Zinchenko tucking in allows Gundogan to push up into the final third. These movements led to the title-winning goal.

That profile is lacking in the current Arsenal squad. Tierney has done it before, but isn’t necessarily convincing, and his lack of permanent availability means he can’t always be relied upon. Nuno Tavares is still a work in progress, and the fact that Cedric occasionally plays off the left should be telling. (Arteta even went so far as trying Xhaka there.) Zinchenko is needed.

Tucking inside to create more options for the lone defensive midfielder

Zinchenko’s immediate impact may well be mitigated, as it would be unwise to drop Tierney from a squad dynamics standpoint. Yet having the option of playing Zinchenko at left-back would help Granit Xhaka, who has been ever so crucial for Arsenal under Arteta.

At the start of last season, Arsenal’s shape looked most like a 4-2-3-1. Odegaard pushed into the final third, but Xhaka did not. He was there to aid Partey in build-up and shift wide to cover for Tierney. From deeper pockets on the left, he would dictate play and act as a conductor in possession.

In the build-up, Xhaka had license to pick up pockets just behind or around Partey to serve as an outlet. Xhaka was always ready to turn the other way and escape the press. Of all players who started 20+ games, he took the most touches (aside from the aforementioned Tomiyasu) of any Arsenal player with 68.2 per ninety (FBref). Up to now, Arteta has desperately needed Xhaka to get the ball from back to front.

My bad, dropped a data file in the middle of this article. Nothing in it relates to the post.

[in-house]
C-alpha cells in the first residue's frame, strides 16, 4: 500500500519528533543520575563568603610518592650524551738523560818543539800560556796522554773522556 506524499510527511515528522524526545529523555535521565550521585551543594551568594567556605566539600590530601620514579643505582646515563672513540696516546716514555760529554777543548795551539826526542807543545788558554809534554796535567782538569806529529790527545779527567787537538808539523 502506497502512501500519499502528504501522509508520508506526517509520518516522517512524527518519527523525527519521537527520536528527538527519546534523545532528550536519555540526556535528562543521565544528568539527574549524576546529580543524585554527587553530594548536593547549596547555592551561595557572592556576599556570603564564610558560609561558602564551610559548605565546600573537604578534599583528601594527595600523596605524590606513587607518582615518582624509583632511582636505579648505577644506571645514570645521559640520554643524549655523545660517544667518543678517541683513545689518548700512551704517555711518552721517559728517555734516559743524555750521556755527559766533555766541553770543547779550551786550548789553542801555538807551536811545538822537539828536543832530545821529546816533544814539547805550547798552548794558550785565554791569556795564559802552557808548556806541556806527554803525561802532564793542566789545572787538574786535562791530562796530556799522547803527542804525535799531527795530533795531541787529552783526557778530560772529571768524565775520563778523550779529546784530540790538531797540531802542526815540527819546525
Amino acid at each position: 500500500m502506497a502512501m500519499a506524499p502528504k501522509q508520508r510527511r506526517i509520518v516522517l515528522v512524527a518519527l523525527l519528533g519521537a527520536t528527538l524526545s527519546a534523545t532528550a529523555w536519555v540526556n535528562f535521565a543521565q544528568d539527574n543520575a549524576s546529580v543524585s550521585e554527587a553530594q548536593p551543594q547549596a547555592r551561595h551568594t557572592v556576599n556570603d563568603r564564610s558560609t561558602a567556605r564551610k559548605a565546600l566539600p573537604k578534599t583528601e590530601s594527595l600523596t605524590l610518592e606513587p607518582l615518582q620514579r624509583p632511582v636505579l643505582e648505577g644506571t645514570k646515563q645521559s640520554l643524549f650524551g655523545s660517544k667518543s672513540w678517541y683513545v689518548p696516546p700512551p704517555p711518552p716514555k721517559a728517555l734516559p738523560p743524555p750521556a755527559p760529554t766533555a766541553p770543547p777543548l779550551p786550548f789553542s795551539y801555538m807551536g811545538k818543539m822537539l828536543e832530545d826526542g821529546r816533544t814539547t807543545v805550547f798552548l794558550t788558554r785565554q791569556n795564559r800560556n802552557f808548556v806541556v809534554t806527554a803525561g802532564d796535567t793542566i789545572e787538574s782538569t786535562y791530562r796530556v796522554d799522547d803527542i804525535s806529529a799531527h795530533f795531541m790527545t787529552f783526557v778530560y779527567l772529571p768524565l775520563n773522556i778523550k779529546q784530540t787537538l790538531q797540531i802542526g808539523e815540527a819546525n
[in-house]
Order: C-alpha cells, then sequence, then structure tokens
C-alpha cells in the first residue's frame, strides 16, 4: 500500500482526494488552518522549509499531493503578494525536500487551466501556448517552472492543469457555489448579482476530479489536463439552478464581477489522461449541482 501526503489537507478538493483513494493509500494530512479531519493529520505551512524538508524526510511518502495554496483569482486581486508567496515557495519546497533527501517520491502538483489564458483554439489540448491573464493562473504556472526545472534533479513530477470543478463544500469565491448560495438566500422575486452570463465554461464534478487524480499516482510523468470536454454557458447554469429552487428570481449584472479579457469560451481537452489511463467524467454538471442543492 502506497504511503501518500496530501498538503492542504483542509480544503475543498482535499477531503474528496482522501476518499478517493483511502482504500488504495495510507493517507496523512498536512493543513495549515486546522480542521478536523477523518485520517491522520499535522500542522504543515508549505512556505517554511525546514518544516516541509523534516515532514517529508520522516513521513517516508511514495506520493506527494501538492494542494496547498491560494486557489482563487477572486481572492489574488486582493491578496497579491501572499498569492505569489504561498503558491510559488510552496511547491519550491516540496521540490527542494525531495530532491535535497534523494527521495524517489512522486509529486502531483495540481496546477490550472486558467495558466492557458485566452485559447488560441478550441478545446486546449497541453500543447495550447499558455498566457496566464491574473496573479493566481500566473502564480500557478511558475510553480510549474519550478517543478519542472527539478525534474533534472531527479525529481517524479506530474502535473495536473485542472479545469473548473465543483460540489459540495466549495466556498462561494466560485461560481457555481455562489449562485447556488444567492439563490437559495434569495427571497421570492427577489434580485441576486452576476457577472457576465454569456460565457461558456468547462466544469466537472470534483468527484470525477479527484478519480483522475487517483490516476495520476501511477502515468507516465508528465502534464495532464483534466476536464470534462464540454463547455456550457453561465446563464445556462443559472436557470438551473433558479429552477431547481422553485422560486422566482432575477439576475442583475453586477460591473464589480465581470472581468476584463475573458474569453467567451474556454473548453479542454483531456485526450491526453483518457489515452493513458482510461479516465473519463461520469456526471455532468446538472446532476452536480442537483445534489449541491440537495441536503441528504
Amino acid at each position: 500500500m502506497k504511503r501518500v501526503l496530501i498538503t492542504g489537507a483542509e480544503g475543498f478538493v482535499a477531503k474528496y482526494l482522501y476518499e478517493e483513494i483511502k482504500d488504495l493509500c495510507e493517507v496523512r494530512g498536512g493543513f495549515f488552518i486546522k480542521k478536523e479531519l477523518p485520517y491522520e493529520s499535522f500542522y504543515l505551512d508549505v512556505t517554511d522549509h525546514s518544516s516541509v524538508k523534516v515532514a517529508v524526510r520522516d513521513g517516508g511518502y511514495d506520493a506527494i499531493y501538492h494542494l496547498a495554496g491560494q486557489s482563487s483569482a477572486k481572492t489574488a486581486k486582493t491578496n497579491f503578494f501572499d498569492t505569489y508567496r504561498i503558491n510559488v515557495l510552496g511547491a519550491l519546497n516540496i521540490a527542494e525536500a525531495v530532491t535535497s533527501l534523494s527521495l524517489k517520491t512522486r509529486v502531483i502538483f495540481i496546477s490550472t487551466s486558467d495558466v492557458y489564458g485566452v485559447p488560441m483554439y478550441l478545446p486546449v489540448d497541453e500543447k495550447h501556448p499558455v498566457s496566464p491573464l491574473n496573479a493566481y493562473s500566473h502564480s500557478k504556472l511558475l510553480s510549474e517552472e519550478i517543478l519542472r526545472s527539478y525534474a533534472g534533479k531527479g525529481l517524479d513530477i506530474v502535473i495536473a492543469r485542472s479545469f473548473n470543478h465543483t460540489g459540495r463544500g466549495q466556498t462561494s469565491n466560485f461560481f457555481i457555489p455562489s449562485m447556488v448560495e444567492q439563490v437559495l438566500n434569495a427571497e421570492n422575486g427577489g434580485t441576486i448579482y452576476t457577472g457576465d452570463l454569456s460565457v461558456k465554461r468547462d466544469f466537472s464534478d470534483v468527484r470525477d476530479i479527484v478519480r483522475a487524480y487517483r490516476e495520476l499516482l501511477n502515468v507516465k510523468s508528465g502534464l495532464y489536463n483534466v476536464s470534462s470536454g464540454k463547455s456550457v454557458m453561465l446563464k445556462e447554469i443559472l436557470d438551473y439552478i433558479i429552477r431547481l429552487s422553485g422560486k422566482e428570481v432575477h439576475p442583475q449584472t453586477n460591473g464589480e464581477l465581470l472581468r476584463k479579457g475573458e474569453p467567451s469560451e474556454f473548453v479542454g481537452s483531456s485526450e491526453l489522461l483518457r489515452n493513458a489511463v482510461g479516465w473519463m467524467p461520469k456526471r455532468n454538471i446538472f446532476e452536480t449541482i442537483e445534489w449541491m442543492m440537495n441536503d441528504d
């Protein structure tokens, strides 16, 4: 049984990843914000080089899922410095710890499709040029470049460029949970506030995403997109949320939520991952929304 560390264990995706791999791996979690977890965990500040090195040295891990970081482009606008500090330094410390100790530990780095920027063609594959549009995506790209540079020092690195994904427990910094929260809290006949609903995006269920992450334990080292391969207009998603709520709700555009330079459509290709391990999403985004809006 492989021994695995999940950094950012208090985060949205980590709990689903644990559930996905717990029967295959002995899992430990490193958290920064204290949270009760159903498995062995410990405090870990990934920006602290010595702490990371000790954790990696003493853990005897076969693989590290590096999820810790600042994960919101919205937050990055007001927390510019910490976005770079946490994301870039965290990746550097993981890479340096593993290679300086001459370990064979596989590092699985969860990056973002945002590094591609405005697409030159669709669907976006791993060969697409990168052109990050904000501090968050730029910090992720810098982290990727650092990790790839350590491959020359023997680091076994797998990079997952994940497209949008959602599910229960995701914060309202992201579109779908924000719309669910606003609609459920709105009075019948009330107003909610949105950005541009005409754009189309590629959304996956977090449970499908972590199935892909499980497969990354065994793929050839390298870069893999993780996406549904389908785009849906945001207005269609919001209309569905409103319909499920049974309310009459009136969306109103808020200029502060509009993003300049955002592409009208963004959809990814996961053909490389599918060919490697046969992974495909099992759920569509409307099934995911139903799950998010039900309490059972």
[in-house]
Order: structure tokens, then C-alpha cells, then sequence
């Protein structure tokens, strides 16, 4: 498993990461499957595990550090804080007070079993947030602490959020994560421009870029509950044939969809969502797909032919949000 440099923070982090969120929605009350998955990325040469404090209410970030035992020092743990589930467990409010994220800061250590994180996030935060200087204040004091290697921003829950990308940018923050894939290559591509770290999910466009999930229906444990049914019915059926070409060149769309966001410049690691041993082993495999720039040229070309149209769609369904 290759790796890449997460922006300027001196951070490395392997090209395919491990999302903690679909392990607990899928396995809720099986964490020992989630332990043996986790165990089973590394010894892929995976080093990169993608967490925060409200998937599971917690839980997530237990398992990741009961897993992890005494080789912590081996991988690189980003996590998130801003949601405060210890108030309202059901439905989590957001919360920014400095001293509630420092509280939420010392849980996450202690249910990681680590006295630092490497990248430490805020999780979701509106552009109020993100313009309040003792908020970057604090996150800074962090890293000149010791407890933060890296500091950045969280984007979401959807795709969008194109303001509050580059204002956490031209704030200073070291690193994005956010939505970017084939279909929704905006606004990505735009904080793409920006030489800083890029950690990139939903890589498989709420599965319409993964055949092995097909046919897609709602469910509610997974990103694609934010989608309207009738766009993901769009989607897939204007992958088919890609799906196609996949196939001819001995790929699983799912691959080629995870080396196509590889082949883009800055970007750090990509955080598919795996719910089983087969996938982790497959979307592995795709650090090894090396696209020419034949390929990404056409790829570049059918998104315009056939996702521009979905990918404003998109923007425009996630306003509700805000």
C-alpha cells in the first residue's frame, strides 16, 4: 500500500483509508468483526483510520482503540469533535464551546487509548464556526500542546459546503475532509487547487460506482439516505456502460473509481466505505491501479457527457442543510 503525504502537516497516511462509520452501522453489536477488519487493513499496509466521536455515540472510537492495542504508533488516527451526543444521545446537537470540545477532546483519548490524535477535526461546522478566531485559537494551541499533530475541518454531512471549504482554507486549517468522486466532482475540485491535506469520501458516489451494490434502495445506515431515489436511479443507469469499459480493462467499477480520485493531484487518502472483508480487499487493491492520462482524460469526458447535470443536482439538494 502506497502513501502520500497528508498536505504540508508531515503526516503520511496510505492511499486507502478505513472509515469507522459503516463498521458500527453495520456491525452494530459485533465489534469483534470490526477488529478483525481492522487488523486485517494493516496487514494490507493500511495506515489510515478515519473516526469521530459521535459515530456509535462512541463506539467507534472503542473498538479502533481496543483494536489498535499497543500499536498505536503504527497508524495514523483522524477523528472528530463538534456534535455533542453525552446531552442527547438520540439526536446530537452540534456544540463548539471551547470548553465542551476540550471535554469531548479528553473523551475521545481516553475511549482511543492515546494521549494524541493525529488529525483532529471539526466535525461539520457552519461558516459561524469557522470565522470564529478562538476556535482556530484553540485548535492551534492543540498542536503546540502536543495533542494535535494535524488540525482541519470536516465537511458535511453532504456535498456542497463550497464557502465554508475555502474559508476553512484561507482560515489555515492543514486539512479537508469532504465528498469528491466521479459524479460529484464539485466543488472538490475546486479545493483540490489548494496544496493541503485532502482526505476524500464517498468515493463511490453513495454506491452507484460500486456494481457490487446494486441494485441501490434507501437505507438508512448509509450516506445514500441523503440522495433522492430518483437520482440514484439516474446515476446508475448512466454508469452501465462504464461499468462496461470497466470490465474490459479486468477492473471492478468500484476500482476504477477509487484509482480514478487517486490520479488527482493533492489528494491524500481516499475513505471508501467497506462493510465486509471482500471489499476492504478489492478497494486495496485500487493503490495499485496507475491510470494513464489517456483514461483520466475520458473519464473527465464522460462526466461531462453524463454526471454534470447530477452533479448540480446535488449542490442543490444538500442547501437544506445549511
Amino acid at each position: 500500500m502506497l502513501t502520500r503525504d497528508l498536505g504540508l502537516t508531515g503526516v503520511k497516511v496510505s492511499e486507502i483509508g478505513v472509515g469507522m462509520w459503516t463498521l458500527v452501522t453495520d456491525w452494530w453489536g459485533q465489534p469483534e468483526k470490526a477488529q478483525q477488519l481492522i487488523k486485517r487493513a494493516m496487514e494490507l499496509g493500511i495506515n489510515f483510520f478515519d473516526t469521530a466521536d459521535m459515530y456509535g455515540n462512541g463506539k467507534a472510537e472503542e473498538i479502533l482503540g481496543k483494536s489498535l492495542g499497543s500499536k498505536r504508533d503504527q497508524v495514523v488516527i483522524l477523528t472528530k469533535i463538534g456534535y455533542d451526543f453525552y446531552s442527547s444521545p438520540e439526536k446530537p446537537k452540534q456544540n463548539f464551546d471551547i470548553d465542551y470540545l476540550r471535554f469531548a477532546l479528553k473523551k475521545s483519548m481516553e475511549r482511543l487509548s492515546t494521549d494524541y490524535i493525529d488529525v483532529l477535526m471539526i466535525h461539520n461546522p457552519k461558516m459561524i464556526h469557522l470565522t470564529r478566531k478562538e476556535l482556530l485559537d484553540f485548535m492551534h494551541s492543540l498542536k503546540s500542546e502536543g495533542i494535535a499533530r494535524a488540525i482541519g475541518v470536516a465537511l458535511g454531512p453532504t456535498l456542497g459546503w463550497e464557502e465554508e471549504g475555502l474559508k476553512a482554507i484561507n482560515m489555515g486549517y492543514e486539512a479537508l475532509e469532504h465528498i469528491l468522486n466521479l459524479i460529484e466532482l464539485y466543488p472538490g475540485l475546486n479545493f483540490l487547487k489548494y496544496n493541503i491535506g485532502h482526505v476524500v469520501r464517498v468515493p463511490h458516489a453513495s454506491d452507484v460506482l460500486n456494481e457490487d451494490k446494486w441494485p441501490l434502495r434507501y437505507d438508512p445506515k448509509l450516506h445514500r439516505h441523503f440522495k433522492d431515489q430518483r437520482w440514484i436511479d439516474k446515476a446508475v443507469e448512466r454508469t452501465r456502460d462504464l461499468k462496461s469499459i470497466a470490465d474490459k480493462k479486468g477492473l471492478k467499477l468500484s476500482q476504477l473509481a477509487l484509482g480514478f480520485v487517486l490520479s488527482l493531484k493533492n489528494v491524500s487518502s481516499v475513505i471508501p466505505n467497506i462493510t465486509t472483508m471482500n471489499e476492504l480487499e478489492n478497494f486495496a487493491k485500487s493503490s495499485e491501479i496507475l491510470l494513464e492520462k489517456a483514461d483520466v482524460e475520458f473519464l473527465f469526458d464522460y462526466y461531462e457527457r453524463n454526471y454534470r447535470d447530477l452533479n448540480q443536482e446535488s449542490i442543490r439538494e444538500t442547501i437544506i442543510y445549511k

Xhaka peeling wide in Tierney’s position became commonplace two seasons ago. Despite suiting the skillsets of both players, the rotation is now a bit more predictable than it once was.

But as Arsenal’s shape evolved into a clearer 4-3-3, Xhaka’s role did too. He found himself in and around the box more often. He was positionally sound and didn’t look out of place, but it did feel odd to see Xhaka so high up the pitch. Both he and Arteta said it wasn’t necessarily comfortable.

Xhaka gradually moved higher up the pitch last season as Arsenal’s formation evolved into more of a 4-3-3. He looked fluid, but not entirely comfortable in his final actions.

Enter a player like Zinchenko, whose ease when tucking inside from left-back, alongside a lone pivot (Rodri and now Partey), takes some of that responsibility away from Xhaka. That allows Arsenal to play with an additional attacking player — potentially in Xhaka’s place. It allows a left-winger like Martinelli to stay wider and specialize in one-on-one duels, something Guardiola and (in turn) Arteta have always had a soft spot for (think of Leroy Sané). It allows for close-to-perfect symmetry, making Arsenal a more balanced and unpredictable attacking force.

Pushing up into the box from midfield is not Granit Xhaka’s strength, but Arteta’s will to give him that responsibility is a clear sign of his tactical plans. Zinchenko’s arrival relieves Xhaka of many organizational responsibilities week-in and week-out, even if he’s playing left-back.

What it really means is Arteta now has more tactical choices to make. Tierney will still be the biggest threat in certain games. The two-striker system that has been flashed in pre-season could prove to be very effective against weaker teams. Saliba returning makes you wonder about the possibility of a back-three system.

Having a player like Zinchenko gives the opponent even more to think about on a weekly basis. Arteta hasn’t had that luxury since becoming the Arsenal manager.